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New RCT determines dose-response to vitamin D in obese individuals

Posted on: August 21, 2014   by  Will Hunter


A randomized controlled trial looked at the dose-response relationship of vitamin D supplementation in obese participants after two months and found that it was significantly lower than healthy participants. In other words, obese participants required more vitamin D to reach similar levels as healthy participants.

The dose-response relationship describes the change in effect in an organism caused by differing levels of doses of substances after a certain amount of time. In this study, the researchers were looking at how a certain dose of supplemental vitamin D affected the serum vitamin D levels in obese individuals after two months.

Obesity is considered a risk factor for vitamin D deficiency. Obese individuals have consistently been found to have lower vitamin D levels and a greater likelihood of deficiency than non-obese individuals.

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1 Response to New RCT determines dose-response to vitamin D in obese individuals

  1. Ted

    Or you could look at a longer trial with a larger number of participants taking higher doses of Vitamin D.

    J Clin Endocrinol Metab. 2013 Dec;98(12):4845-51. doi: 10.1210/jc.2012-4103. Epub 2013 Sep 13.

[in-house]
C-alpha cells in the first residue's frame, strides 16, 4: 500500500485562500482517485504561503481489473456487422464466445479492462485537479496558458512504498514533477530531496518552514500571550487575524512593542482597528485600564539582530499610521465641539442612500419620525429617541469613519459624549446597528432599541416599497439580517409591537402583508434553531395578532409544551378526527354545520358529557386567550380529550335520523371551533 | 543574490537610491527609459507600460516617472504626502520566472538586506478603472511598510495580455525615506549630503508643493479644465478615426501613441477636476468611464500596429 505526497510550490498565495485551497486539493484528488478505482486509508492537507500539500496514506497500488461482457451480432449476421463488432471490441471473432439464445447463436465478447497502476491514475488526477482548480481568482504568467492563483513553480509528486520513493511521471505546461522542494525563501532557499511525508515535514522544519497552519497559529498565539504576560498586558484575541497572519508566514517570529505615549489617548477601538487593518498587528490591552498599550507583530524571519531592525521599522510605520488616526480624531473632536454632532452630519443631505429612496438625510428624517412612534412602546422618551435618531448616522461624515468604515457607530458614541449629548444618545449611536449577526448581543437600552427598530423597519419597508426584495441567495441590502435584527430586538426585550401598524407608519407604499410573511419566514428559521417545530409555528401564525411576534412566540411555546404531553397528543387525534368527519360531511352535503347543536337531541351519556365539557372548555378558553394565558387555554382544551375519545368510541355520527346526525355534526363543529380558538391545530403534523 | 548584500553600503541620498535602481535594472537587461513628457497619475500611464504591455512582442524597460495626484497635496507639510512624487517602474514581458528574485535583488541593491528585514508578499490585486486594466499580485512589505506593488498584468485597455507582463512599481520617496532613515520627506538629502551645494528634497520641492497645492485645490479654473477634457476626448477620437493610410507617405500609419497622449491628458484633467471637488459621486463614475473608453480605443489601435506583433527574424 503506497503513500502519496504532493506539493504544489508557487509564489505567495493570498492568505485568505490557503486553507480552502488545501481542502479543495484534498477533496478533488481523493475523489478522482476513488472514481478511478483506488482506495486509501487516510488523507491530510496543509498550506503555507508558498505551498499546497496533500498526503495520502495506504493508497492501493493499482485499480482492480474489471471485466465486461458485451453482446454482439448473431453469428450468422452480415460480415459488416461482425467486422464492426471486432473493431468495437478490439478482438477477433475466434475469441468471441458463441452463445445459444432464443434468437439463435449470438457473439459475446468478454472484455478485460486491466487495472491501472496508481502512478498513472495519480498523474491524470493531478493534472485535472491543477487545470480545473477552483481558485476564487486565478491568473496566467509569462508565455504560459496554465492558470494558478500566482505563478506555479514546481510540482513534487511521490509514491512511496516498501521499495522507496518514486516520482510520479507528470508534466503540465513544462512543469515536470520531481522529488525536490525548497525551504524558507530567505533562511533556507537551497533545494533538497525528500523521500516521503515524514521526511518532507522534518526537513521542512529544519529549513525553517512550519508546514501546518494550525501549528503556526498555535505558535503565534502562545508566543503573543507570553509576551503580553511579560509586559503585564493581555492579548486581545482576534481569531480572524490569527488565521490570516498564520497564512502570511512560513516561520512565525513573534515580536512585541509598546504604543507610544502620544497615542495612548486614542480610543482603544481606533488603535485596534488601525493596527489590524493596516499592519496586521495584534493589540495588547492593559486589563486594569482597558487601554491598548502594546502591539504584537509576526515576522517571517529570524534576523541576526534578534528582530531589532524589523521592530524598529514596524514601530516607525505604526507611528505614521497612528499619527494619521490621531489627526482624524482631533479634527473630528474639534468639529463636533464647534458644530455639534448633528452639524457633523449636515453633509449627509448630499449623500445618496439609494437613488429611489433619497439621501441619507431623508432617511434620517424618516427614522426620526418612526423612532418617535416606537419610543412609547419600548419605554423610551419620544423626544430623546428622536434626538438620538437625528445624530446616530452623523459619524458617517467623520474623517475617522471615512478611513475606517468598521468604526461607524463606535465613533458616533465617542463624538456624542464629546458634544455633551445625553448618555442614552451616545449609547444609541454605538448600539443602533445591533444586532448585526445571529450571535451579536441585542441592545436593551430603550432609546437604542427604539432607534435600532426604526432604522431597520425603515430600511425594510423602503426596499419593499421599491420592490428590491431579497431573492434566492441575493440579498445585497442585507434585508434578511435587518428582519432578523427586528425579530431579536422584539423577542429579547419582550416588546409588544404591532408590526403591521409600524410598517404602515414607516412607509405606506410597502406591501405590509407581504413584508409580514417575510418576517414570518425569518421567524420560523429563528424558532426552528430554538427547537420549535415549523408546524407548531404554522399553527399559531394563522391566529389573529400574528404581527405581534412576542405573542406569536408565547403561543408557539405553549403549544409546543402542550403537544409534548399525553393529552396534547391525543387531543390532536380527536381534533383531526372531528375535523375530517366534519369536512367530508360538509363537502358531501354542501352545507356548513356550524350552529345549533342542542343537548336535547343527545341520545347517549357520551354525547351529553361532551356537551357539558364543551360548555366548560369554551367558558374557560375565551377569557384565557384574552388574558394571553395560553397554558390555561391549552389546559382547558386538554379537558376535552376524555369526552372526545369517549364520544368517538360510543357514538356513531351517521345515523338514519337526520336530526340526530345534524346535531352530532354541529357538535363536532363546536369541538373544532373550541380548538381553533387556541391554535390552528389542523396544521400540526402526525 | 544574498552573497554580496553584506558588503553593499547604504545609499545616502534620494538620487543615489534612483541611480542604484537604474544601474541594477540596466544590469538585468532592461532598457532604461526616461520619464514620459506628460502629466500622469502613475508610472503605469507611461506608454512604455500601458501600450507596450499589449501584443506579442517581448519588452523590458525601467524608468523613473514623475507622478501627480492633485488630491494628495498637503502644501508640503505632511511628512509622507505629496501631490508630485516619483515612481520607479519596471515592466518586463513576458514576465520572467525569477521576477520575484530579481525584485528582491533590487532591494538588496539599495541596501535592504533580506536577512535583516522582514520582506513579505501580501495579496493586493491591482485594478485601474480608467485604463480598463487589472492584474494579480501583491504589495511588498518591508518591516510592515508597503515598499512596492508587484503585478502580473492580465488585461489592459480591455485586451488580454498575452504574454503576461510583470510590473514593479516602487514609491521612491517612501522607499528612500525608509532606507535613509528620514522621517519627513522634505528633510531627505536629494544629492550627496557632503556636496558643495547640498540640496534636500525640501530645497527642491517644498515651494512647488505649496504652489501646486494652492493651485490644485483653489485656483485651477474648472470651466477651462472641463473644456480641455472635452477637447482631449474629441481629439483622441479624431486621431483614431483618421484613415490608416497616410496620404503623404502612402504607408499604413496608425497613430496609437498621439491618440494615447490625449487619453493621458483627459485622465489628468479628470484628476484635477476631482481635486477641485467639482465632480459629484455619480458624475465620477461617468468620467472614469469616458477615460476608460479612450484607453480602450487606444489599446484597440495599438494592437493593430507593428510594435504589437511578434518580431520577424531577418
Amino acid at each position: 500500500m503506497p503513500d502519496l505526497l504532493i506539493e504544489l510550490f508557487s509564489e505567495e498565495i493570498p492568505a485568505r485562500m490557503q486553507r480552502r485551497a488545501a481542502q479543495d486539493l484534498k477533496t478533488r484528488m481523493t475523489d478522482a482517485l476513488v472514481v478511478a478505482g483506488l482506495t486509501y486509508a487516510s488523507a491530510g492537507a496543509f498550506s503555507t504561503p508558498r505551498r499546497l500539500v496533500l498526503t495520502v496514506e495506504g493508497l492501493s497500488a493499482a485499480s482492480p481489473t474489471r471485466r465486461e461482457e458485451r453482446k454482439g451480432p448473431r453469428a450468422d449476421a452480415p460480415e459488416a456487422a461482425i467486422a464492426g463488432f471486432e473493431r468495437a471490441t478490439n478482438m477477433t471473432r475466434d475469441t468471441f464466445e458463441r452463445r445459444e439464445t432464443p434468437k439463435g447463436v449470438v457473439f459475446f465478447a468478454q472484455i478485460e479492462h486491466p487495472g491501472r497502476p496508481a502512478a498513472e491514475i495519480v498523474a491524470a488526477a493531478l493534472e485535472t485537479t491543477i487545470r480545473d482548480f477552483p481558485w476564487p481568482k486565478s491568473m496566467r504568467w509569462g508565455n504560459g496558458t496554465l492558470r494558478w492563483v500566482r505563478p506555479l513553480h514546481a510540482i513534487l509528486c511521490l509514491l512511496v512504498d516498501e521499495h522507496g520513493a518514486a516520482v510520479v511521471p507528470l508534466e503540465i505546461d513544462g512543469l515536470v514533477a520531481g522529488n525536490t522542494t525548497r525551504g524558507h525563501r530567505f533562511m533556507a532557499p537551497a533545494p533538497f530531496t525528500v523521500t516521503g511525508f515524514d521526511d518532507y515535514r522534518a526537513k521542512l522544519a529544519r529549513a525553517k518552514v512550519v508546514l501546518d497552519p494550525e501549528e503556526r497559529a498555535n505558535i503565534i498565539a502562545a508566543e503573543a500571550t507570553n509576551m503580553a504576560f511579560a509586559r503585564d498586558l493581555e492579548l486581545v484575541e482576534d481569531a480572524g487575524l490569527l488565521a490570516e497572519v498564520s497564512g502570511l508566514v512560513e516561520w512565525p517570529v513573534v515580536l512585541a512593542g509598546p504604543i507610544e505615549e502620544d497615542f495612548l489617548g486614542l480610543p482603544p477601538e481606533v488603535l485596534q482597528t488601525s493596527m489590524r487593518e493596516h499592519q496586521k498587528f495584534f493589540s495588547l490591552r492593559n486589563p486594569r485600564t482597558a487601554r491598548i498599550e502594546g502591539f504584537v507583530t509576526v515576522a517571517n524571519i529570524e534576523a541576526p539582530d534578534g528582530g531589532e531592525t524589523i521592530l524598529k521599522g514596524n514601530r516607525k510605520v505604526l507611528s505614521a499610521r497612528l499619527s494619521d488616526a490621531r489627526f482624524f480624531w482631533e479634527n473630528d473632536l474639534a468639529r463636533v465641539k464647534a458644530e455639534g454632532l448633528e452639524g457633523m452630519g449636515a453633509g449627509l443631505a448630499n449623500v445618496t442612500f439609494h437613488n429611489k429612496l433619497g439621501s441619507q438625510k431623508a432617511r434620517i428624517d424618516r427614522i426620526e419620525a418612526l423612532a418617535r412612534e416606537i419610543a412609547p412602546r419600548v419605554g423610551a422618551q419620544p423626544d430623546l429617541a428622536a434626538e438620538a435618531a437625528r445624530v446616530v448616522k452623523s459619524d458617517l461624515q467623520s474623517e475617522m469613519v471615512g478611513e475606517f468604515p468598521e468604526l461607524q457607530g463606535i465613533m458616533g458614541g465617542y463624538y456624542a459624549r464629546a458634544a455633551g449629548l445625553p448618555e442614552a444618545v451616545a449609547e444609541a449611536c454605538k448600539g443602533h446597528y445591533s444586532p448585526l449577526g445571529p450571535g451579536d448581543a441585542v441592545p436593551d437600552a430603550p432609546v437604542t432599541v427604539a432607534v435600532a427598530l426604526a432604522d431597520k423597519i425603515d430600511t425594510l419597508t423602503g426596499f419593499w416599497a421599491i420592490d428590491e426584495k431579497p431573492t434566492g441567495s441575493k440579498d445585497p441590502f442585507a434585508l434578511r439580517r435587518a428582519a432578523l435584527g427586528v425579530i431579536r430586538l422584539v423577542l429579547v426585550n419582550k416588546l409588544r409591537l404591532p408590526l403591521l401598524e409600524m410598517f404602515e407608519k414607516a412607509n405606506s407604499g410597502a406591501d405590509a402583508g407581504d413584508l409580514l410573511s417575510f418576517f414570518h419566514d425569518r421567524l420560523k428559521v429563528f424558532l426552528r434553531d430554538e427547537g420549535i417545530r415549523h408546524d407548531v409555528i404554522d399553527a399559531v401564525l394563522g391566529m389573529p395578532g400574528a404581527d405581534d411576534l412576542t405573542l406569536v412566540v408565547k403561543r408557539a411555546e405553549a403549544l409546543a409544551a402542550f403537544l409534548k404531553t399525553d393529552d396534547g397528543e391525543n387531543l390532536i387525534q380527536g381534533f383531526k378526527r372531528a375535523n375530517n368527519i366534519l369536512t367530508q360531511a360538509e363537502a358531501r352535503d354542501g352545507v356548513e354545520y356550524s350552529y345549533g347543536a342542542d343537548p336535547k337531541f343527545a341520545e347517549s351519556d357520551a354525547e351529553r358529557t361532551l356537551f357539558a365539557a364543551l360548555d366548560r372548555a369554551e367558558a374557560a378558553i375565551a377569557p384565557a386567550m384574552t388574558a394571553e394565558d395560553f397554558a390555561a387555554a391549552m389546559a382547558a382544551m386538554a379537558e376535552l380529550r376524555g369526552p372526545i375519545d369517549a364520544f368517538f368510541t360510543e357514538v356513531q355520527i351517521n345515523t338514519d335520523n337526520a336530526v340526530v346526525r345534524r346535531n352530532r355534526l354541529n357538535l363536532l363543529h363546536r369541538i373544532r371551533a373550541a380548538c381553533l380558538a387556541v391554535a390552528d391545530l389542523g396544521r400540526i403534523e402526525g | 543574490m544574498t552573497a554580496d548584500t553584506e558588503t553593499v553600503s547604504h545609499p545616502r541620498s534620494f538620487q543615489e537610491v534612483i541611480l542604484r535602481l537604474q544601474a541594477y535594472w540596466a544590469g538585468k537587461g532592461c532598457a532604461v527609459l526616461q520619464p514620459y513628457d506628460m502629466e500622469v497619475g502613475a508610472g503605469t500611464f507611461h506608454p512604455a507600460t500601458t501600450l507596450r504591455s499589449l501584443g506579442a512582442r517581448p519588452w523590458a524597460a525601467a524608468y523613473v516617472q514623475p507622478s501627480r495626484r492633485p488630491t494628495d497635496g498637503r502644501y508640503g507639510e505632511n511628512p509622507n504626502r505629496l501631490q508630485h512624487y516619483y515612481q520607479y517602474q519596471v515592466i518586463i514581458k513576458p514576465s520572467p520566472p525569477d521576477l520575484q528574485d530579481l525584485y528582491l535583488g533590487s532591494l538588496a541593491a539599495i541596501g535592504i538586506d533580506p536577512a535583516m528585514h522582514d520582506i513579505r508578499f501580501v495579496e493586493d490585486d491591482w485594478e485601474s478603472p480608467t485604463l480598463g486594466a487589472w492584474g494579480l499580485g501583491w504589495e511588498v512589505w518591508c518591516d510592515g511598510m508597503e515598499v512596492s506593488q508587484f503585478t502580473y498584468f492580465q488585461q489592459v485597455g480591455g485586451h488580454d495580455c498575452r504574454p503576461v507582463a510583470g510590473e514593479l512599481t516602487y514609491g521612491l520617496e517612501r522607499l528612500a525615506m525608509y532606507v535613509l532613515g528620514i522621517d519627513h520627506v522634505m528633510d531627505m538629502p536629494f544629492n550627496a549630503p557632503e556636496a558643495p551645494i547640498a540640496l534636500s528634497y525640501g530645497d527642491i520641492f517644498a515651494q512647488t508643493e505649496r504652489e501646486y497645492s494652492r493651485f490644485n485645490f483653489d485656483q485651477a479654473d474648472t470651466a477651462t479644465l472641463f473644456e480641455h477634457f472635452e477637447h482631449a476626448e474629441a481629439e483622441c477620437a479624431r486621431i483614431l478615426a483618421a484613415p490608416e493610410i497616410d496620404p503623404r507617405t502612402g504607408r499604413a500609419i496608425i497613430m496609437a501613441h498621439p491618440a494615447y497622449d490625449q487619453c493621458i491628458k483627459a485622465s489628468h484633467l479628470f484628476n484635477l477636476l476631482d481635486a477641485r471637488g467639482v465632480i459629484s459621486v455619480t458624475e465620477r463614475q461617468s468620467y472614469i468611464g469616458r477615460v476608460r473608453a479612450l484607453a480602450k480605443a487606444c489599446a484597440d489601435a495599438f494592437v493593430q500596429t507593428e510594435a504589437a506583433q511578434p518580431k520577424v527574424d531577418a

25-Hydroxyvitamin D response to graded vitamin D₃ supplementation among obese adults.
    Drincic A1, Fuller E, Heaney RP, Armas LA.
    Author information

    Guidelines have suggested that obese adults need 2 to 3 times more vitamin D than lean adults to treat vitamin D deficiency, but few studies have evaluated the vitamin D dose response in obese subjects.

    The purpose of this study was to characterize the pharmacokinetics of 25-hydroxyvitamin D [25(OH)D] response to 3 different doses of vitamin D₃ (cholecalciferol) in a group of obese subjects and to quantify the 25(OH)D dose-response relationship. DESIGN, SETTING, INTERVENTION, PATIENTS: This was a randomized, single-blind study of 3 doses of oral vitamin D₃ (1000, 5000, or 10,000 IU) given daily to 67 obese subjects for 21 weeks during the winter months.

    Serum 25(OH)D levels were measured at baseline and after vitamin D replacement, and 25(OH)D pharmacokinetic parameters were determined, fitting the 25(OH)D concentrations to an exponential model.

    Mean measured increments in 25(OH)D at week 21 were 12.4 ± 9.7 ng/mL in the 1000 IU/d group, 27.8 ± 10.2 ng/mL in the 5000 IU/d group, and 48.1 ± 19.6 ng/mL in the 10,000 IU/d group. Steady-state increments computed from the model were 20.6 ± 17.1, 35.2 ± 14.6, and 51.3 ± 22.0 ng/mL, respectively. There were no hypercalcuria or hypercalcemia events during the study.

    Our data show that in obese people, the 25(OH)D response to vitamin D₃ is directly related to dose and body size with ∼2.5 IU/kg required for every unit increment in 25(OH)D (nanograms per milliliter).

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